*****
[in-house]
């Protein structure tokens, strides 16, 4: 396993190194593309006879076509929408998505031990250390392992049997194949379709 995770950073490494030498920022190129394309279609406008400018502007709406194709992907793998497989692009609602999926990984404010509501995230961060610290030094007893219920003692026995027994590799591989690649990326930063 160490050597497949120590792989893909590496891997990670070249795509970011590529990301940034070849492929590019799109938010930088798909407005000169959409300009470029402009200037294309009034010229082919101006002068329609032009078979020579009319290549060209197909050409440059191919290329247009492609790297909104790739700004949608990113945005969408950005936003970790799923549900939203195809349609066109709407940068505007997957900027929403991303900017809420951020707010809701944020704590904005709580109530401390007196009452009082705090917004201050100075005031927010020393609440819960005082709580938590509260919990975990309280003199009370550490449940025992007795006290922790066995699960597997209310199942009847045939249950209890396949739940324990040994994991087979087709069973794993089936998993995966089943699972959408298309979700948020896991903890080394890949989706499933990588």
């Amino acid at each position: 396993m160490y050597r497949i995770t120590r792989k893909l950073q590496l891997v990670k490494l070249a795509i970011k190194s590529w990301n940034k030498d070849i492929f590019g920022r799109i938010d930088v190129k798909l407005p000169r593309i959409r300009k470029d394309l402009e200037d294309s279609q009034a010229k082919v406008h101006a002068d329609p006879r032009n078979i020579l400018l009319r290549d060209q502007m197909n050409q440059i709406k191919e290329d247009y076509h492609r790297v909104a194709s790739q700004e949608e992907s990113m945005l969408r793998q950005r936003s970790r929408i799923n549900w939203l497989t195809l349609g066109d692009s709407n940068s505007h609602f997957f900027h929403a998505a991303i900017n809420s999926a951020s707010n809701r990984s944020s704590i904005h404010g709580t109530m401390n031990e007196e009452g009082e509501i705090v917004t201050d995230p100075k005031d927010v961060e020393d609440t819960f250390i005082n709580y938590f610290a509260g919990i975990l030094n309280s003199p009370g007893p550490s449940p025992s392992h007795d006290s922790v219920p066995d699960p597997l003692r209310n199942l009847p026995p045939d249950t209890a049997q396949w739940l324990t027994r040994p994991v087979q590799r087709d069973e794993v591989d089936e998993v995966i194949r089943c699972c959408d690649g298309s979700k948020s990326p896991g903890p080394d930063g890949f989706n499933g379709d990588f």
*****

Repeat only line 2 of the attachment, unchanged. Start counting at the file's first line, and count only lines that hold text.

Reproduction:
């Protein structure tokens, strides 16, 4: 396993190194593309006879076509929408998505031990250390392992049997194949379709 995770950073490494030498920022190129394309279609406008400018502007709406194709992907793998497989692009609602999926990984404010509501995230961060610290030094007893219920003692026995027994590799591989690649990326930063 160490050597497949120590792989893909590496891997990670070249795509970011590529990301940034070849492929590019799109938010930088798909407005000169959409300009470029402009200037294309009034010229082919101006002068329609032009078979020579009319290549060209197909050409440059191919290329247009492609790297909104790739700004949608990113945005969408950005936003970790799923549900939203195809349609066109709407940068505007997957900027929403991303900017809420951020707010809701944020704590904005709580109530401390007196009452009082705090917004201050100075005031927010020393609440819960005082709580938590509260919990975990309280003199009370550490449940025992007795006290922790066995699960597997209310199942009847045939249950209890396949739940324990040994994991087979087709069973794993089936998993995966089943699972959408298309979700948020896991903890080394890949989706499933990588």